Thursday, December 17, 2009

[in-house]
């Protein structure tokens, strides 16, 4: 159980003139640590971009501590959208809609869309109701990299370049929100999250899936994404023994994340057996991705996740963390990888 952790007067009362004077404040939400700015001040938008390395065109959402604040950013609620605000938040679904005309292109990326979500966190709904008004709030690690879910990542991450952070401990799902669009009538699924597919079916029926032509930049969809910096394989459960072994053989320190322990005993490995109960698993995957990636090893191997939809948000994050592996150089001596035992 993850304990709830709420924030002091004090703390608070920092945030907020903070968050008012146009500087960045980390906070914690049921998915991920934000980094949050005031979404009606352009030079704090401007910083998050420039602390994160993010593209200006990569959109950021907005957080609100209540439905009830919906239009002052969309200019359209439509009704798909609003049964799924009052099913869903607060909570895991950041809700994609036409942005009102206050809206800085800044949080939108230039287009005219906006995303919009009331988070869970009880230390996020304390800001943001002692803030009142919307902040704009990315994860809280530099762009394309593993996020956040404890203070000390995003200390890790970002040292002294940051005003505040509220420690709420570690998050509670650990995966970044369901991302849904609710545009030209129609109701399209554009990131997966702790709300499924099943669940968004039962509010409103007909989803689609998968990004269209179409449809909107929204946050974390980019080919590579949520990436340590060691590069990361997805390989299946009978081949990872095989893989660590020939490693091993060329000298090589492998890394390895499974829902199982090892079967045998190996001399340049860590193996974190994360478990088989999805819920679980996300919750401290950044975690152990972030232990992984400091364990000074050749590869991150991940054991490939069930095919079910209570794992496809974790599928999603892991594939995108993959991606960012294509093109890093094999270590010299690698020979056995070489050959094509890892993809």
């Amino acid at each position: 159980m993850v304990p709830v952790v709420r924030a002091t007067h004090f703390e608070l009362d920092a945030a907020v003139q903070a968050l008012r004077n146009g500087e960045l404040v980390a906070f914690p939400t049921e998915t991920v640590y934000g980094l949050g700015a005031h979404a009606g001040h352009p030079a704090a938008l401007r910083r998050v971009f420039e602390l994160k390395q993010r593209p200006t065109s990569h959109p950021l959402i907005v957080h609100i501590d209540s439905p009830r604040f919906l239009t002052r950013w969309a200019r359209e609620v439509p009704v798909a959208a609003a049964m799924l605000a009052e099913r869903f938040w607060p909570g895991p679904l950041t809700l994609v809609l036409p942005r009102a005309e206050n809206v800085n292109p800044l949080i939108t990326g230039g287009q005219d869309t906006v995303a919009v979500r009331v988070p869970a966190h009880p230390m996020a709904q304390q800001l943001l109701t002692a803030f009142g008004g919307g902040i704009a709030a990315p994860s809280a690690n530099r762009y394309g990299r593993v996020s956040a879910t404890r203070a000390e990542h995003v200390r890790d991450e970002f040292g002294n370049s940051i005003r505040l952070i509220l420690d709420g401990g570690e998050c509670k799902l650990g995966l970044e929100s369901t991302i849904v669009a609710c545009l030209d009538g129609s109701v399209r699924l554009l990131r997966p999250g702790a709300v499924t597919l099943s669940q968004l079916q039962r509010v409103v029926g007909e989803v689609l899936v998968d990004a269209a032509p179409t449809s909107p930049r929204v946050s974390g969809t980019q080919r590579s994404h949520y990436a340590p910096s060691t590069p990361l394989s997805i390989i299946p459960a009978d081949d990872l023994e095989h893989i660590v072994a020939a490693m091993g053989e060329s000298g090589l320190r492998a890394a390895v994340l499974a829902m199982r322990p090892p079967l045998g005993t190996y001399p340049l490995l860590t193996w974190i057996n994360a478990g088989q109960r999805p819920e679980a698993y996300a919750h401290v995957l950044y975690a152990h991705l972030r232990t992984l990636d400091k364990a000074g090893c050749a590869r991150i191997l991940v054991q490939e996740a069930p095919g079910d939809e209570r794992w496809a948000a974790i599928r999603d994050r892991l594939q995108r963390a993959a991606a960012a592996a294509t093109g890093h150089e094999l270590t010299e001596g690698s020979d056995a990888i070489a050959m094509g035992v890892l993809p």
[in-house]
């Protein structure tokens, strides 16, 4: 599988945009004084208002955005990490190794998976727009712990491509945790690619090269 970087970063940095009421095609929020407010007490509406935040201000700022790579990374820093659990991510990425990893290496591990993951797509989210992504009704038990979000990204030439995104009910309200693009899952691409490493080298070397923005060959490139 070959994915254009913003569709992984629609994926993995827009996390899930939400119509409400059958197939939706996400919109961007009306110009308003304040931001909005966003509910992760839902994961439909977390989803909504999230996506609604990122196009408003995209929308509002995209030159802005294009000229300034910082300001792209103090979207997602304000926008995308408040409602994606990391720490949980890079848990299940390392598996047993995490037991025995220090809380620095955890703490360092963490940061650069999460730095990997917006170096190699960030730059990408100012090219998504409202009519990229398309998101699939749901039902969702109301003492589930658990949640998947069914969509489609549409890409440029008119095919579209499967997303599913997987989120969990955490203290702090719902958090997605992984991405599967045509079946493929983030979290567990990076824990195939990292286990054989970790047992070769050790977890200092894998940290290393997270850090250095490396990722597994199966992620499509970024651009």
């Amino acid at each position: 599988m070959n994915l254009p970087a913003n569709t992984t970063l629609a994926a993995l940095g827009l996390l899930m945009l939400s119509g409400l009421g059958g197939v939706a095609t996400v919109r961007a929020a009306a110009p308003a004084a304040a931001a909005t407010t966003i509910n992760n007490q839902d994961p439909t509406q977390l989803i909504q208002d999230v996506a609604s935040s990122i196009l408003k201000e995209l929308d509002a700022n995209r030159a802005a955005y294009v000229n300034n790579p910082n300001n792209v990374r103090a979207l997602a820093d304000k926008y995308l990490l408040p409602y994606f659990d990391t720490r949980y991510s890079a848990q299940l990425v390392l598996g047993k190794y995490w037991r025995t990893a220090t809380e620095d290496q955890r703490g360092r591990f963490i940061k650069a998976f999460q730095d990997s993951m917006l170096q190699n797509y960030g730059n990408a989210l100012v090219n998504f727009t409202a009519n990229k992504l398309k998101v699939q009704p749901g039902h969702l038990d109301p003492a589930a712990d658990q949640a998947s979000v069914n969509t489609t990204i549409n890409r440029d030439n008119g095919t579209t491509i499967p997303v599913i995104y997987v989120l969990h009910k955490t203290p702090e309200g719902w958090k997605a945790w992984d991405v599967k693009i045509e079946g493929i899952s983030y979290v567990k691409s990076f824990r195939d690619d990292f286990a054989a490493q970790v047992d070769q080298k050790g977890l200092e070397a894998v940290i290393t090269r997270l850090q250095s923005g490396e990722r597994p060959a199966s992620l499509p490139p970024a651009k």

DAVYDOV Vladimir Nikolaevich (real name Ivan Nikolaevich Gorelov) (1849-1925), actor, pedagogue, People's Artist of the Respublic (1922). In 1866, he graduated from a gymnasium in Tambov. In 1867-80, started in the provinces, working his way from bit parts, to simpleton roles in vaudevilles and operettas, to the position of lead actor. In St. Petersburg, he was one of the principles in the Alexandrinsky Theatre Company in 1880-86 and in 1888-1924 (in 1886-88 he worked at F.A. Korsch's Moscow Theatre). Due to his virtuoso acting technique and masterly psychological portrayal of characters, Davydov, an acclaimed comedian, extended the boundaries of the available repertoire. He overcame the flatness of genre acting, showing both the comical and dramatic elements of any single character, particularly in his portrayals of Moshkin from The Bachelor and Kuzovkin from Fortune's Fool by I.S. Turgenev; Shmaga from Guilty without Guilt by A.N. Ostrovsky; and Ivanov from Ivanov, Firs from The Cherry Orchard, Chebutykin from Three Sisters by A.P. Chekhov. Davydov created his best characters for productions of Russian classics: Famusov in Woe from Wit by A.S. Griboedov; the Governor in The Inspector General, Kochkarev and Podkolesin in The Marriage, Chichikov in Dead Souls by N.V. Gogol; and Rasplyuev in The Marriage of Krechinsky by A.V. Sukhovo-Kobylin. An acknowledged character actor for everyday roles, Davydov brought to life over 80 of Ostrovsky's characters (including Khlynov in Fervent Heart, Balzaminov in The Holiday Dream Before Dinner and in The Marriage of Balzaminov, Podkhalyuzin in It's A Family Affair, Lynyaev in Wolves and Sheep), created expressive characters of peasants (Akim in The Power of Darkness by Leo Tolstoy), and even brilliantly performed female characters (Poshlepkina in The Inspector General, matchmaker Fekla in The Marriage, and Prostakov in The Minor by D.I. Fonvizin). From foreign plays, he preferred those of J.B. Moliere (Harpagon in The Miser, Scapin in The Schemings of Scapin, Jourdain in The Bourgeois Gentleman, Sganarelle in The School for Husbands, Tartuffe and Orgon in Tartuffe). The most important Shakespeare character created by Davydov was Falstaff from The Merry Wives of Windsor. In his late creative period, he rarely appeared on the stage of the Alexandrinsky Theatre, performing in other Petrograd theatres (the Theatre of the Union of Dramatic Artists, the People's House, and the Passage). In 1924-25 he worked as an actor at the Moscow Maly Theatre. In 1883, he began lecturing at the Petersburg Conservatory, and in 1888 taught drama courses at the Petersburg Drama School. He wrote a memoir called A Story of the Past (Leningrad; Moscow, 1962). Buried at Nikolskoe Cemetery, his remains were transferred to the Necropolis of Masters of Arts in 1936.